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By default Mathematica throws a warning message if I use the same name for both Blank and BlankSequence patterns:

f[{x_, ___} | x__] := g[x]
Pattern::patv: Name x used for both fixed and variable length patterns. >>

Pattern::patv: Name x used for both fixed and variable length patterns. >>

Yet the function works as I desire:

f[{1, 2, 3}]
f[1, 2, 3]
g[1]
g[1, 2, 3]

Therefore, is it safe to use Off[Pattern::patv] and continue as I please?


I am aware of a variety of different, more verbose methods that can accomplish the same task, and it is not my desire to analyze their respective merits. I am interested only in the safety of this specific one.

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1  
@Simon, halirutan and you are double-teaming me. :-) I know there are advantages and disadvantages. I also like writing terse code, and I consider these more interesting uses of pattern matching part of the joy of coding for Mathematica. Much like infix, I shall not attempt to foist this use on others. –  Mr.Wizard Dec 4 '11 at 10:30
2  
@Mr. What about f[{Shortest[x__], ___} | x__] := g[x] ? –  belisarius Dec 4 '11 at 12:44
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@belisarius I shall admit, that is one alternative I had not considered. –  Mr.Wizard Dec 4 '11 at 18:50
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@Leonid That sounds a bit like something a genie might say. Do I get two more wishes? –  Mr.Wizard Dec 4 '11 at 20:04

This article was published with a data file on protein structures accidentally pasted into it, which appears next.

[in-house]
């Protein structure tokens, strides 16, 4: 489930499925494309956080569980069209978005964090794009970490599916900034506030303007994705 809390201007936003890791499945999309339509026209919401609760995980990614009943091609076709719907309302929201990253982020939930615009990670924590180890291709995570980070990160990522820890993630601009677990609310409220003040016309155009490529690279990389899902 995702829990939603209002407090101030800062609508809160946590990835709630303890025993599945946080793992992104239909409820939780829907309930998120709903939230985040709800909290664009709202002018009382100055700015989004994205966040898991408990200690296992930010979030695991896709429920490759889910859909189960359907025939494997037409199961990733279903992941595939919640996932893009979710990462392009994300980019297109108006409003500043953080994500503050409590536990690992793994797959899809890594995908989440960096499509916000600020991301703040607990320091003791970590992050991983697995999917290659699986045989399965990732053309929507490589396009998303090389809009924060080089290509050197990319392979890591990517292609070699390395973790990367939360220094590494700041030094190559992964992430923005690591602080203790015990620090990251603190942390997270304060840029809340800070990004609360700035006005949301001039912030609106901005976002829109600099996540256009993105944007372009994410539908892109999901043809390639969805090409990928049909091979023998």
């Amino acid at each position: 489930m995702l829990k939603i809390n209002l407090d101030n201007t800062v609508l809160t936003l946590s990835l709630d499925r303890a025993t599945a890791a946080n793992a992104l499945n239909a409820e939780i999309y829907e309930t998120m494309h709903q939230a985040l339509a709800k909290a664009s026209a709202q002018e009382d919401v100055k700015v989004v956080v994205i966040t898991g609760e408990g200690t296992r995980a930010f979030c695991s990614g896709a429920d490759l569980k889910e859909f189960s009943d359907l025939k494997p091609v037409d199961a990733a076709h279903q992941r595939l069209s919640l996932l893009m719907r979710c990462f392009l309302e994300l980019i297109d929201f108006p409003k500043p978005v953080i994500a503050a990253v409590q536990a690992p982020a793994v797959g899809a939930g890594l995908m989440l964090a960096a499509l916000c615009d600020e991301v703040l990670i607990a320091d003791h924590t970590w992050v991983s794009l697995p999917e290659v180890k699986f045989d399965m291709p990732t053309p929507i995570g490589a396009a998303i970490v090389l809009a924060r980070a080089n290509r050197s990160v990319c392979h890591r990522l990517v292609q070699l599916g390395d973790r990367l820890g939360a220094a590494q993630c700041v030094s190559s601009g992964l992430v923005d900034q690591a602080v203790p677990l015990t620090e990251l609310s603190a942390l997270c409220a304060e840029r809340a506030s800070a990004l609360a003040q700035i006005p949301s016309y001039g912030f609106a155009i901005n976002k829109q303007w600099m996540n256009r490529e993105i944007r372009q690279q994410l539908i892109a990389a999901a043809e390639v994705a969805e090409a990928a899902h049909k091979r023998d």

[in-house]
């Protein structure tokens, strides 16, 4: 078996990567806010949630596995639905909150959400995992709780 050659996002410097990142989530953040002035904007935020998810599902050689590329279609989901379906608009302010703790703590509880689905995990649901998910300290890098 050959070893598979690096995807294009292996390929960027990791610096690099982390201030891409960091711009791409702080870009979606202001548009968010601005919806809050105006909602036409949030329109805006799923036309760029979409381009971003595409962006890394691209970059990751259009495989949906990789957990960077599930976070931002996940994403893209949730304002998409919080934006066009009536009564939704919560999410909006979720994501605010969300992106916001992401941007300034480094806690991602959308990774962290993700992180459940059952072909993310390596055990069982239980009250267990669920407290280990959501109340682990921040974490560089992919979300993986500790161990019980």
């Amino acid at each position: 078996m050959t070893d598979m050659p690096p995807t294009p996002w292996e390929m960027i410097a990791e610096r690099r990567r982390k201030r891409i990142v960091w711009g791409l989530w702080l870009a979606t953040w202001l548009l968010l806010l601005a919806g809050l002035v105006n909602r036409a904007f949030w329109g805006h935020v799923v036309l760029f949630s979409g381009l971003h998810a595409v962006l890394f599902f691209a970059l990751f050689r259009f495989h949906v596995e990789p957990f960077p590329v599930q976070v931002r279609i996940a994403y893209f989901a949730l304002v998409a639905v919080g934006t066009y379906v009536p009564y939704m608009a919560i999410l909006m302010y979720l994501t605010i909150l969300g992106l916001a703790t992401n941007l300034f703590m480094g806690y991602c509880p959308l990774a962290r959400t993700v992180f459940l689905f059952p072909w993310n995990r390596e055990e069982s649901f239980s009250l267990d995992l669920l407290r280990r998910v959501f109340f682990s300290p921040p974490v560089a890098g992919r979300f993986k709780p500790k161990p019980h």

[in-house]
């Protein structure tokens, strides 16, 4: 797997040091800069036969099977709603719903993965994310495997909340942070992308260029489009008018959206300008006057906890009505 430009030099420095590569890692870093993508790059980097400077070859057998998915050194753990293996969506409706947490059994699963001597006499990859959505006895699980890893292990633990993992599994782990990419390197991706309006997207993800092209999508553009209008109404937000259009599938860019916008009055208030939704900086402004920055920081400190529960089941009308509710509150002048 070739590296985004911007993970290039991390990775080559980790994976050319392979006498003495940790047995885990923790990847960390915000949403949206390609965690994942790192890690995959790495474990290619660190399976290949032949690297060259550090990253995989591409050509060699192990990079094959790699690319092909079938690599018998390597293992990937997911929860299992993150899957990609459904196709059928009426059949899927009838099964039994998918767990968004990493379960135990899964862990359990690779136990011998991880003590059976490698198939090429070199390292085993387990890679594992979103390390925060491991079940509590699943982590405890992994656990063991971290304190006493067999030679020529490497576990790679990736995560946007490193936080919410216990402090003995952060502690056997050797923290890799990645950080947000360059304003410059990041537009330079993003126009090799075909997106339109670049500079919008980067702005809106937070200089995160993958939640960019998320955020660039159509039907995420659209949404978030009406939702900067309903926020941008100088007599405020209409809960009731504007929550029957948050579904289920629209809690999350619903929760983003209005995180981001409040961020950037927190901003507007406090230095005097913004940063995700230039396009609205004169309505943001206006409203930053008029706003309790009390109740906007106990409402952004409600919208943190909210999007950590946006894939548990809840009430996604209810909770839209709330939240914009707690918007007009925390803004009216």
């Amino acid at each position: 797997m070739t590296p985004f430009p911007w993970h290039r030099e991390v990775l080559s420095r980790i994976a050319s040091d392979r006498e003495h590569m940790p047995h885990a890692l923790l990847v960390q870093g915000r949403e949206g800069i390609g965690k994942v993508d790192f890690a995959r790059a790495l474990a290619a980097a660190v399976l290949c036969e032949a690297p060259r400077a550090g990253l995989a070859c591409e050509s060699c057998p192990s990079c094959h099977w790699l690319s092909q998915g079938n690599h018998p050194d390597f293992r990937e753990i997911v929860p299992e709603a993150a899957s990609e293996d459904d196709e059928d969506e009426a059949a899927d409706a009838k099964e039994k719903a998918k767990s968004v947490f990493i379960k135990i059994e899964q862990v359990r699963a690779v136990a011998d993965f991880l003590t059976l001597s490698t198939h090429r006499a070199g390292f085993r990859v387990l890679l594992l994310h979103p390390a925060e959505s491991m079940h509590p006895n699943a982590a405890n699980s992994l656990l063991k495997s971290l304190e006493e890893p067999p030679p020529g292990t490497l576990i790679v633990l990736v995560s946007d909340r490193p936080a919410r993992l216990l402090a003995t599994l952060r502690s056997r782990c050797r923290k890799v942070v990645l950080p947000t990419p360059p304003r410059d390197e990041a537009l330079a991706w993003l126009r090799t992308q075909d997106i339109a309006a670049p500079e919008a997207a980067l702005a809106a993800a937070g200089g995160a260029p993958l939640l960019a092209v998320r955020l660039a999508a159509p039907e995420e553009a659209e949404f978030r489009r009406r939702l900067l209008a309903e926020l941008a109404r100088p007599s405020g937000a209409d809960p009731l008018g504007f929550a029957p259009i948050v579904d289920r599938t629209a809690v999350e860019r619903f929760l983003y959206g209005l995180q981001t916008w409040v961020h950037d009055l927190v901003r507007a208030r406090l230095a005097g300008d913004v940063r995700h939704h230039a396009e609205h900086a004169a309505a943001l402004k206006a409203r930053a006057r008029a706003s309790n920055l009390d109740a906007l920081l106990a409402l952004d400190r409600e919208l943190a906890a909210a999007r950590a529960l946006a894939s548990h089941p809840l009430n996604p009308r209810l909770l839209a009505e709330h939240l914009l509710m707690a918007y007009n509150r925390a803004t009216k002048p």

2  
@Mr.Wizard I'm afraid this was the last one :) –  Leonid Shifrin Dec 4 '11 at 20:23
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2 Answers 2

Your construction seems technically ok, but conceptually this is mixing variable binding and the pattern-matching. In other words, this relies on certain undocumented behavior of the pattern-matcher (which is not necessarily evil, just to note). What is worse is that this is rather obscure. If you are sure you will have no problem reading this yourself in a larger context a few months from now, and you only code for your own use, then I don't see a problem. B.t.w., another alternative (as already suggested by others): f[{x_, ___}] := f[x]; f[x__] := g[x]. Also, wrapping Quiet around SetDelayed is easier than On/Off.

EDIT

Here is my expanded view on the problem, added upon @Mr.Wizard's request. A disclaimer is that these are just speculations, they may be totally or partially wrong.

The variable - binding stage is a mostly silent stage in evaluation of scoping constructs such as Module, With, Block, Function. The delayed rules formed with RuleDelayed also are scoping constructs, in the sense that pattern variables have certain protection from the name collisions with other scoping constructs, plus variable binding is happening there too. Variable binding is a process of associating a variable name with some value (obtained through expression destructuring for rules). For scoping constructs like Module, With, Block, Function, we have a good deal of control over the variable binding since we may override the Hold*-attributes of these constructs, writing something like x=y;Function[Evaluate[x],y^2]. For rules, the variable binding is happening inside the pattern-matcher, and is not as controllable. Normally, you don't think much about how the binding is happening, either because there is no ambiguity, or because the name conflict resolution semantics is spelled out in the docs or elsewhere (for example, there is a generic rule that for name conflicts in nested lexical scoping constructs, inner bindings are favored).